Read, Draw, and Discuss


Read, Draw, and Discuss

The following post is courtesy of Keith Toda. He teaches Latin at Parkview High School, a public school in Lilburn, GA. He teaches with four other Latin teachers in one of the largest Latin programs in the nation (USA). I highly recommend that you bookmark his blog and come back to it. There is truly so much great information and so many ideas there! (And it is applicable to all languages!)

Keith Toda’s Blog:

The following post was originally posted on Keith Toda’s blog (here) and is re-posted here with his permission.

NOTE: I saw Keith do this at the CI Summit Conference in Savannah, GA. After I saw him demonstrate this, I knew I had to try it with my class. After trying it with my classes, I knew I had to incorporate this more often in all levels of my classes. It is simply fantastic! It is fun, effective, and engaging. My students love this activity! (And, the results and level of creativity are impressive!)

Read, Draw, and Discuss

This is an activity which I had done often in the past to introduce a new reading but had forgotten about during the Covid hybrid interim. However, returning to a post-Covid classroom, my colleague Rachel Ash did this with our Latin 2 classes, and I saw that this was an excellent way to introduce students to a new reading with lots of scaffolded support while addressing various modalities. The activity is exactly what the name says: read, draw, and discuss.

After the 2nd full week of class with my Latin 3’s, I did a vocabulary ranking survey where students let me know digitally what new targeted vocabulary they really knew, knew, kind of knew, and did not know at all using a Google Slide sorting activity. Using those results of the top 5 words which students felt that they kind of knew and did not know, I created a story which furthered the Pullo et Vorenus story but deliberately targeted those words with which students had informed me that they did not possess much familiarity. Essentially, the reading “circled the plane” a bit in terms of story but got in lots of repetitions in new ways in order to keep the reading novel.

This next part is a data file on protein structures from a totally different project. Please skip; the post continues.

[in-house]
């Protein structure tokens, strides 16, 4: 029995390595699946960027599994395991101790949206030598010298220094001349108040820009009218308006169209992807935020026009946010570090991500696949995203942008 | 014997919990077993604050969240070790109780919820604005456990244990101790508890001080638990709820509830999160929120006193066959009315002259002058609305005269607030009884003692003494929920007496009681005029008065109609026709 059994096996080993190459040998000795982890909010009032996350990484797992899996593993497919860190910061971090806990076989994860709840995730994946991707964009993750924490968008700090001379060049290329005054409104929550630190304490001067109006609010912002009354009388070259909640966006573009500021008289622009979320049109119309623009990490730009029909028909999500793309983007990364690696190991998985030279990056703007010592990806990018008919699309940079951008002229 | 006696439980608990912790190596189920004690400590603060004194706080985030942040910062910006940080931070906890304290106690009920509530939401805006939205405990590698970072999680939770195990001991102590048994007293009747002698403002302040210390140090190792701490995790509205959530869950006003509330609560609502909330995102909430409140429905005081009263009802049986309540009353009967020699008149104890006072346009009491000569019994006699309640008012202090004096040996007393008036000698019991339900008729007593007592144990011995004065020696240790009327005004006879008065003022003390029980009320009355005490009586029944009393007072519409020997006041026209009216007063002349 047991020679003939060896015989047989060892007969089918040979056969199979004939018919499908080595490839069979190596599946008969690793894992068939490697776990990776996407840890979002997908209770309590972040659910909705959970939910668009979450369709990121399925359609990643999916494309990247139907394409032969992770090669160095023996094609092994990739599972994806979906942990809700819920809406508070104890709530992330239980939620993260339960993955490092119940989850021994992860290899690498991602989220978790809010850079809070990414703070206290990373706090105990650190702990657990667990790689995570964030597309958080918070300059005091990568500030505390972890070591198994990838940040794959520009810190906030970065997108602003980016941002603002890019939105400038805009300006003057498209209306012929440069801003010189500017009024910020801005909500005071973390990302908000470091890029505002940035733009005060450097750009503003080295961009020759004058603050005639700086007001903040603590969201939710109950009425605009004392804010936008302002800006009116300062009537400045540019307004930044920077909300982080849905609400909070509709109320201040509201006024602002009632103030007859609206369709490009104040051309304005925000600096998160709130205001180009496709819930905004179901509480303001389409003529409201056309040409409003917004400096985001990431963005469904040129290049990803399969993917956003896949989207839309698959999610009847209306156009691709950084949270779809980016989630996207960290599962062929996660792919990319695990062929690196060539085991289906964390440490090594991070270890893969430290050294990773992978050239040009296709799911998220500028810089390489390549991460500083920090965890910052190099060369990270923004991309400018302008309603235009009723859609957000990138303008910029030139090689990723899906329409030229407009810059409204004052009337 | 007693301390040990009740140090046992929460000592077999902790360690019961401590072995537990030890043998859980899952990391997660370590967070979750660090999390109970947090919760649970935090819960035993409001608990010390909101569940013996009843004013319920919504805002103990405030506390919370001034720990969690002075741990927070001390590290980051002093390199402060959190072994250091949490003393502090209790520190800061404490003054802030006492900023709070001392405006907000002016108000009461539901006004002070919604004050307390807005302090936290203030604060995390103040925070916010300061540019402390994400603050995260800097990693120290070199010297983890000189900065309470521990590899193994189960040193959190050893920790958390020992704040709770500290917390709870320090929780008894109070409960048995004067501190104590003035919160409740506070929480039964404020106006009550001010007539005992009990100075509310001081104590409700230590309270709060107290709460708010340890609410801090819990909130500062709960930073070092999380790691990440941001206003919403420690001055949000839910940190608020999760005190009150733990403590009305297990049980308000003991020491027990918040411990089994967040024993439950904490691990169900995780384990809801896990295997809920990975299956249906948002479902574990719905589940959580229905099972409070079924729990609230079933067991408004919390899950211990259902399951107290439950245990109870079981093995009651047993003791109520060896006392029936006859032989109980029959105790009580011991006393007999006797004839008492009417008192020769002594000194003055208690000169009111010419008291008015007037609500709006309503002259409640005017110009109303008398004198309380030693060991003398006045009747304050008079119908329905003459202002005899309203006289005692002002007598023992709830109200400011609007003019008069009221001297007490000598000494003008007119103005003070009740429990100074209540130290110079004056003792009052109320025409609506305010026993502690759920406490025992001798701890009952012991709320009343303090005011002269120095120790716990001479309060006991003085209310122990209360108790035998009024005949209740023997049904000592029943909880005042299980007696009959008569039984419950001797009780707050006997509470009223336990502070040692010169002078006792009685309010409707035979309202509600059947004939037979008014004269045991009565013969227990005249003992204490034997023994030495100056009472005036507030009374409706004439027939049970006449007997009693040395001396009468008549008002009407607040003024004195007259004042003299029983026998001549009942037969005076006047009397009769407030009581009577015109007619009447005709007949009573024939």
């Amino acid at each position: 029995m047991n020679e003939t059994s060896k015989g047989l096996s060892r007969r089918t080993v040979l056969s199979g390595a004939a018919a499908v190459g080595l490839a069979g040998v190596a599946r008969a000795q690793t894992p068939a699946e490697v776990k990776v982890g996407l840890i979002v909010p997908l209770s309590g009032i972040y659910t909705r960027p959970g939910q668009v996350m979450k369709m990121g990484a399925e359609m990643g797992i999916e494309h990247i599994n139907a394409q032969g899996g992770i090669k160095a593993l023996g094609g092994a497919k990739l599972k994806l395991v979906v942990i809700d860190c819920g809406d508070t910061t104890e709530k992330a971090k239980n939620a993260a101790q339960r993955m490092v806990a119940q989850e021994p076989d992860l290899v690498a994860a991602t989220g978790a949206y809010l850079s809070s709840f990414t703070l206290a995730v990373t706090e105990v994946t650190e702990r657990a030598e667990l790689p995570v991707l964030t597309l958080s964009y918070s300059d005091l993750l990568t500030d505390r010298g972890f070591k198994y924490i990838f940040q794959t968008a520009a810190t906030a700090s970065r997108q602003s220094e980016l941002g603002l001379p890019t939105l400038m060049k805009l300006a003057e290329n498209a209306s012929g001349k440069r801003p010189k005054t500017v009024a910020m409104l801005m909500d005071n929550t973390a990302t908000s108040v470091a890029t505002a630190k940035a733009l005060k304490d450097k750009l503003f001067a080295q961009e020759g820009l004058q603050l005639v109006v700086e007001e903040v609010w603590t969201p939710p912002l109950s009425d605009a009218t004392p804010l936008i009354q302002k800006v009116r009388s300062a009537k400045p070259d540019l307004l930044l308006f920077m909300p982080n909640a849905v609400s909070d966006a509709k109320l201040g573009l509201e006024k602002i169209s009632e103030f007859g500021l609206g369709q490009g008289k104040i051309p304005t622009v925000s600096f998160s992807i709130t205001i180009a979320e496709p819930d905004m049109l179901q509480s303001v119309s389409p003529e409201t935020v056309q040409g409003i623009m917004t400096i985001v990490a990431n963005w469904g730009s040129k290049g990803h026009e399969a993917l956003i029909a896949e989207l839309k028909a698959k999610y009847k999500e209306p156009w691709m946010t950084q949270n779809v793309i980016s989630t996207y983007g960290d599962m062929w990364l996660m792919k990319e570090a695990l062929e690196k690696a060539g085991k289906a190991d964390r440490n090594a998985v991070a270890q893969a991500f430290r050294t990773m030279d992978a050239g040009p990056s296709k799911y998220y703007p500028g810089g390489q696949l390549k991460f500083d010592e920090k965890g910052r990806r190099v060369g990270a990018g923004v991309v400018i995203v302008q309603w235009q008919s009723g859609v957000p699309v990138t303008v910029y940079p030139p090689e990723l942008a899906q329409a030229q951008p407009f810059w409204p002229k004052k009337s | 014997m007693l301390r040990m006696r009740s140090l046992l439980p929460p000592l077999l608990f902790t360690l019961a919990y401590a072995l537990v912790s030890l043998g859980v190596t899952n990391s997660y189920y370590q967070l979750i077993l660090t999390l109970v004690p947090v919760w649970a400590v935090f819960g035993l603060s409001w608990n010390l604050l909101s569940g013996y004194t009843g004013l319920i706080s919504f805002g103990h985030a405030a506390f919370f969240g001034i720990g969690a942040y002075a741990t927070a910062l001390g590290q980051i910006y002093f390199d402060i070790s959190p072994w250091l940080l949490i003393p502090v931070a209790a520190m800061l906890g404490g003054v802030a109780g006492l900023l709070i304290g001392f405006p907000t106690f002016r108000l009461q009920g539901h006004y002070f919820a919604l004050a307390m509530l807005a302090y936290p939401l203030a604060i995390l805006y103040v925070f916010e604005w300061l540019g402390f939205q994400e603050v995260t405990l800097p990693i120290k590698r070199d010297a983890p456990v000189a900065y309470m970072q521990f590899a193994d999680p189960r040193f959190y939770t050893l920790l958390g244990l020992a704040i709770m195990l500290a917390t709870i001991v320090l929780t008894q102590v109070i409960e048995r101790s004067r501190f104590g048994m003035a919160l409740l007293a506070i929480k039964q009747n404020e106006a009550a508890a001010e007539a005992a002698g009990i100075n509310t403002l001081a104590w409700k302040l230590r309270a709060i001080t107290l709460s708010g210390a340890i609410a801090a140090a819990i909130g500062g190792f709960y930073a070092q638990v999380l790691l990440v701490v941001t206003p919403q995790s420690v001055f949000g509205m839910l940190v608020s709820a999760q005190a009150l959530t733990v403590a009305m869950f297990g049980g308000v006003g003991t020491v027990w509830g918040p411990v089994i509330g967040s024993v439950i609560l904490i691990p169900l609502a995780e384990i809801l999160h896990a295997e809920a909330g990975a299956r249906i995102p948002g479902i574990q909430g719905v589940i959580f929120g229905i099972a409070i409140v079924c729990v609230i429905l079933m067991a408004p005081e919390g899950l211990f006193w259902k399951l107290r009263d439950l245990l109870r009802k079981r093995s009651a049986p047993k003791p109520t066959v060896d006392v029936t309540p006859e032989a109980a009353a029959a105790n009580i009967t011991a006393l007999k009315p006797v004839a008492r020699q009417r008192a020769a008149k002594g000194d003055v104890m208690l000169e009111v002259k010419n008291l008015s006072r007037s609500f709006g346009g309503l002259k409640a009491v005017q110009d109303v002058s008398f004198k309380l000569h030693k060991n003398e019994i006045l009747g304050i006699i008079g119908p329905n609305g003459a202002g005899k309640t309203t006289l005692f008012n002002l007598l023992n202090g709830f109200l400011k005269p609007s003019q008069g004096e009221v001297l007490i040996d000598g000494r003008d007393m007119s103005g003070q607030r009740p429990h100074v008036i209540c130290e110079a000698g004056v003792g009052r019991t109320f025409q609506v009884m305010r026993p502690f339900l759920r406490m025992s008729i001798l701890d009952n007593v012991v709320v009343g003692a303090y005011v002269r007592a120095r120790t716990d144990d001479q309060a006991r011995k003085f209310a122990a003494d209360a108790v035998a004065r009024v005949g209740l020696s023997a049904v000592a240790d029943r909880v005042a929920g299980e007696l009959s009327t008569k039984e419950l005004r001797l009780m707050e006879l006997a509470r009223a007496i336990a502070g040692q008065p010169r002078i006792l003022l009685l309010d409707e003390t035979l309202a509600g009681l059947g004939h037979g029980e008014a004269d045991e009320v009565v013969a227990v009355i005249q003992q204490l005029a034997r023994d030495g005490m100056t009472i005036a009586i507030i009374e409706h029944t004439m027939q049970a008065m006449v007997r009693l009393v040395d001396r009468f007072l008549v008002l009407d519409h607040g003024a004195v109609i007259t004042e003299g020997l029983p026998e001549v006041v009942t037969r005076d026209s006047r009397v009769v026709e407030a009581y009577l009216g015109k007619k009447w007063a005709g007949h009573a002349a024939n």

1. I created 6 Google Slides which had the new reading on them. On these slides, I underlined those words from the survey and glossed them at the bottom of each slide. 

During Class

  1. Students had a whiteboard, marker, and rag.
  2. I projected the first slide and read the Latin aloud to the class as they followed along. 
  3. I asked if there were any words which they did not know in order to establish meaning. If students had questions, I would translate that particular word for them and re-read that Latin sentence but translate the word in English when I came to that word.
  4. Following this, we did a choral reading of that particular slide in order to establish additional meaning. 
  5. After this, I gave students three minutes to illustrate that paragraph/sentences on their whiteboards.
  6. Once the three minutes were up, I told the class to show at least one other person their whiteboard picture and to tell in Latin what they had drawn or point to specific parts of the picture and to use the Latin from the projected reading. If they wanted, they could also write the Latin on their picture with arrows pointing at the specifics.
  7. I then have students show me their pictures. I looked at their whiteboard pictures as a comprehension check and then picked three pictures to show the class. I have a document camera which allows me to project the pictures onto my screen.
  8. Using their pictures, I asked circling questions, processing questions, and PQA’s based on the pictures.
  9. I then repeated the process again with the next slide.
  10. This activity took 2 days.


  1. This activity got in “a lot of bang for its buck,” i.e., I felt that students really acquired much from doing this. Although it took two days to complete, I was able to get in lots of necessary repetitions with a variety of activities embedded into it which appealed to so many different modalities.
  2. Projecting the pictures gave students novelty in seeing what others drew and that I might choose their drawings.
  3. After this, I felt that students felt much more comfortable with those words which they had told me that they kind of knew and did not know. That does not mean that all students acquired all those words, but they still received lots of comprehensible input, exposure, and repetitions. 

Note: Here are some of the pictures from my students!
It was a story about “Bruno”. Bruno was in Florida and decided to jump in the ocean and swim to Germany. However, he wasn’t a good swimmer. So, “Julia” jumped in and helped him swim to Germany. But, there was a problem. As they were swimming, they saw a shark – and Julia decided to swim away (faster than Bruno). What happened afterwards, is left to the imagination.


  1. Keith Toda on September 10, 2023 at 2:27 pm

    Thanks so much for the shout out here – so glad that you were able to use this and that your students enjoyed it!

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